Katana chef's knife French style blade

I find that the Katana Chef’s Knife is truly exceptionally sharp, and it has a feel of ease and versatility when cutting.  The unbelievable sharpness comes from using the Honbazuke method, where the artisan hones the Katana knife to an angle between 9.5 and 12 degrees per side.  The Katana chef’s knife is slightly heavier than the LX series knife, weighing 262 grams (9.2 ounces), but I find that it feels good and extremely balanced when holding it.

This Katana series chef’s knife has the “French” style blade, where the blade is straighter throughout its whole length to allow for easier slicing in a back and forth motion.  This is actually a more traditional blade design.

Katana VG Japanese stainless steel chef's knife

I recommend that you find your best pairing of chef’s knives when outfitting your kitchen.  I started my new kitchen with the Calphalon LX Chefs Knife and later purchased the Katana Series Chef’s Knife a few months down the road.  I found it infinitely useful to have these two chef’s knives; sometimes when I’m preparing large feasts for many guests, I would designate the Katana for cutting raw meat and the LX chef’s knife for cutting vegetables.

However, if you are trying to decide between the two, I find that the Katana chef’s knife is far better in terms of ease of use, blade sharpness, and knife control.  If you compare the profiles of these chef’s knives, you will see that the Katana knife has a straighter design as a whole, with a sloping handle.  The LX series chef’s knife has a curvier design overall.

Calphalon LX series versus Katana chef's knife

The Katana knife’s design allows for more proper knife handling and a more gentle cutting motion.  I also like the Oriental appearance of the Damascus style blade. And although both chef’s knives have solid black handles, only the LX series handle is made from wood and hence has triple rivets.  The most unique difference between these two knives is the direction in which the tang runs through the handle.  In the Katana knife, the tang runs horizontally through the handle.  The LX series knife has a vertically placed tang, which is the more common orientation.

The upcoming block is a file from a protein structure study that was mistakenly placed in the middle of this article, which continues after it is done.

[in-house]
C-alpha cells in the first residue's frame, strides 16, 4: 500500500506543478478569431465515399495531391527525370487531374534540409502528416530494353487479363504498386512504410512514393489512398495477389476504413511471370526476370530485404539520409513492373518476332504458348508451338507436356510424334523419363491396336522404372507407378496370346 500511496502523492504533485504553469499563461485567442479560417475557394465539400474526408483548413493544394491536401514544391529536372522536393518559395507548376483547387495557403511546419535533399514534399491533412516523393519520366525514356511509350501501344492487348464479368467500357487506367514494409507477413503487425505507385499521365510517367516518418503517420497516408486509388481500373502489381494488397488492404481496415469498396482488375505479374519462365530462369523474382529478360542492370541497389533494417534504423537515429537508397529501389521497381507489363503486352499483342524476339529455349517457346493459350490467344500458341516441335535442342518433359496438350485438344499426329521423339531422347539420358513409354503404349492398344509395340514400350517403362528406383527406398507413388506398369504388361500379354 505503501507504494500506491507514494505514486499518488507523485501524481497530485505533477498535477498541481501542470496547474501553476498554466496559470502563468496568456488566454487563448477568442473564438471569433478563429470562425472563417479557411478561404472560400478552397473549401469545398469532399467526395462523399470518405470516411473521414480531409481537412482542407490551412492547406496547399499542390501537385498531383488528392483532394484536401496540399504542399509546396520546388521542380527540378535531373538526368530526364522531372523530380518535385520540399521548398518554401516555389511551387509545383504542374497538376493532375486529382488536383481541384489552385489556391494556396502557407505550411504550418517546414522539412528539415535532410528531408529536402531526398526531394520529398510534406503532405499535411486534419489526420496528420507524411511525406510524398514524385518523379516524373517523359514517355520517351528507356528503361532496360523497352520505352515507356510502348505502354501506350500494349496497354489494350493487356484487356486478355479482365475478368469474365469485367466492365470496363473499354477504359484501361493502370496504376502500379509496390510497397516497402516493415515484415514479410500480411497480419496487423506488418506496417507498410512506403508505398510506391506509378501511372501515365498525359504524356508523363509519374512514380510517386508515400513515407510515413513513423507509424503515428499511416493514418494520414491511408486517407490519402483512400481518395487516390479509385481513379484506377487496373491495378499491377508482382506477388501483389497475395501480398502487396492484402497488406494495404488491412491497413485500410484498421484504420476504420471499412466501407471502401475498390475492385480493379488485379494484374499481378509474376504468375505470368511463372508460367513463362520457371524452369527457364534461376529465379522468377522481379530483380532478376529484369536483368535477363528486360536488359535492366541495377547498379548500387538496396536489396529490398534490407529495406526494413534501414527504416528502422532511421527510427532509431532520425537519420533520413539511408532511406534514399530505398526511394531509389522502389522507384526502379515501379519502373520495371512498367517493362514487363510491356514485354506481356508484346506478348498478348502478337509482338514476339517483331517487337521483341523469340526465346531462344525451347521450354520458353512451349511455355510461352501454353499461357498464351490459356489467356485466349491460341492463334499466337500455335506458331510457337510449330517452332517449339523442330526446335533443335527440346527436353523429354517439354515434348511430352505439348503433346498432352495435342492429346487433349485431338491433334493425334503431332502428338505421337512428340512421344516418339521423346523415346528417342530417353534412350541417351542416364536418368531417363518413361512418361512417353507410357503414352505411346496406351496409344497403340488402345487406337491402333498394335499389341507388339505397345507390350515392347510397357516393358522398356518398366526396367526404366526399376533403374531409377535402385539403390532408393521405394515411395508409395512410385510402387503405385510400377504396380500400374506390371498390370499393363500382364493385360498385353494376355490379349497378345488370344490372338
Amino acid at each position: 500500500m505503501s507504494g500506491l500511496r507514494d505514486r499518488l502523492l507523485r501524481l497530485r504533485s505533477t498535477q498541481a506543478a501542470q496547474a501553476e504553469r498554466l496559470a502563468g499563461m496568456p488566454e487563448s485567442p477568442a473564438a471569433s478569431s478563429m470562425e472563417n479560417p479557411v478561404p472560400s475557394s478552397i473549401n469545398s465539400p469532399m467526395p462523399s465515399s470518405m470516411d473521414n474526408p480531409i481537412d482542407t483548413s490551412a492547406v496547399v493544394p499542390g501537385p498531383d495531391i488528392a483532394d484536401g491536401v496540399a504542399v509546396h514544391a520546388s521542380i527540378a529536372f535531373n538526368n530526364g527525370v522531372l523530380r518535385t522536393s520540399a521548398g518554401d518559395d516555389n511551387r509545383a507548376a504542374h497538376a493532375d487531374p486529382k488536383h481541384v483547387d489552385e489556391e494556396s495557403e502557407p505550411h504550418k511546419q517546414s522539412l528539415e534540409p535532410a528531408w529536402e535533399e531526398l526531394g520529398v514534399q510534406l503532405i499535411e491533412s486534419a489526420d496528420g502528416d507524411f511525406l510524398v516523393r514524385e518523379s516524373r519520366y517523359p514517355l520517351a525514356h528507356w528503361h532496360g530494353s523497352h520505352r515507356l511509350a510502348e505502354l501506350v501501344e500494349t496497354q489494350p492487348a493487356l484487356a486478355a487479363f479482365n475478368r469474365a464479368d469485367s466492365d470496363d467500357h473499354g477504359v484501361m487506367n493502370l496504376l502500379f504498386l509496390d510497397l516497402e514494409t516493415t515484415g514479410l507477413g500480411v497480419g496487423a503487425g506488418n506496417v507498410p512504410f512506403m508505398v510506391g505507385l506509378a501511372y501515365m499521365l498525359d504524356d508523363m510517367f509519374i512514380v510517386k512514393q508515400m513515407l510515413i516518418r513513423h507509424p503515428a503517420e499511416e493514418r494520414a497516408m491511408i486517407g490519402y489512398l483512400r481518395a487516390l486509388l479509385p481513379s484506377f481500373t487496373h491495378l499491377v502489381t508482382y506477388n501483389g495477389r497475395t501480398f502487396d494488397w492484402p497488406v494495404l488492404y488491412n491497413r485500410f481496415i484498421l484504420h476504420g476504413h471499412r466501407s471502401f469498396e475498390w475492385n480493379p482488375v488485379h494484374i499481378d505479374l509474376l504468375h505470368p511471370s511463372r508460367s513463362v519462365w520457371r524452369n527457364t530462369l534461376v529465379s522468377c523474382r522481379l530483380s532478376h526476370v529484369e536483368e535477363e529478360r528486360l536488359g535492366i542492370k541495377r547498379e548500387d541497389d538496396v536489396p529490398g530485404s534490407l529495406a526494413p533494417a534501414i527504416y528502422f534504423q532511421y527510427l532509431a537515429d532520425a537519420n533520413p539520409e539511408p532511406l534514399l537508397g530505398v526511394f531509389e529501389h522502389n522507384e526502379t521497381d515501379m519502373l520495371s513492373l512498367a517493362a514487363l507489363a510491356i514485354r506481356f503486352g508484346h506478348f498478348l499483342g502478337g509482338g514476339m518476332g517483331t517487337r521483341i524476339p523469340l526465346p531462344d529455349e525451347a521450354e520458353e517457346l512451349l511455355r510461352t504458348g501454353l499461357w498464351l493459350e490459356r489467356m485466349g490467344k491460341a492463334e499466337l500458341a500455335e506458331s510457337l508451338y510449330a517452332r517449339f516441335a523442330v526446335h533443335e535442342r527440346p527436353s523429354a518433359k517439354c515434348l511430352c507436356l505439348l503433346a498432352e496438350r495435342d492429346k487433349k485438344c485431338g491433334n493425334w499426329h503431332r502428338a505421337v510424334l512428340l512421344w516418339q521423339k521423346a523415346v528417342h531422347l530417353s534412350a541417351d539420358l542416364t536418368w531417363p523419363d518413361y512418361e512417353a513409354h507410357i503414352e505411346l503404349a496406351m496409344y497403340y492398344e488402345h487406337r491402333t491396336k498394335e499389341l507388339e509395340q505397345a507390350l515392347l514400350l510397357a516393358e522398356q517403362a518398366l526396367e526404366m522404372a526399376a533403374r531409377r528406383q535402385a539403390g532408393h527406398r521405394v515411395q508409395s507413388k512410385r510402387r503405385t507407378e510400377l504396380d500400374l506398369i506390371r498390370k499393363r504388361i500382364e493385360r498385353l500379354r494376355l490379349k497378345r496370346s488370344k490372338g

Calphalon LX series versus Katana chef's knife

Either of these Calphalon chef’s knives are great choices for any daily task in the kitchen.  Calphalon is a trusted brand and the beauty of choosing this brand is that it provides professional quality for any home chef purposes without breaking the bank.


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2 Responses to Calphalon chef’s knives
  1. Mike
    March 10, 2012 | 5:48 pm

    Something is seriously wrong with your weight numbers. I doubt you have a knife weighing 8 lbs because you couldn’t hold that weight very long in one hand, let alone use it. Dumbells for light exercise (rotator cuff strengthening, etc) weigh just 5 lbs. furthermore there are 454 grams in a lb, so a 250g knife is about 1/2 a lb, not 8 lbs

    • Dr. Grace
      March 10, 2012 | 11:28 pm

      Sorry for the confusion Mike! It was a typing error. Fixed now!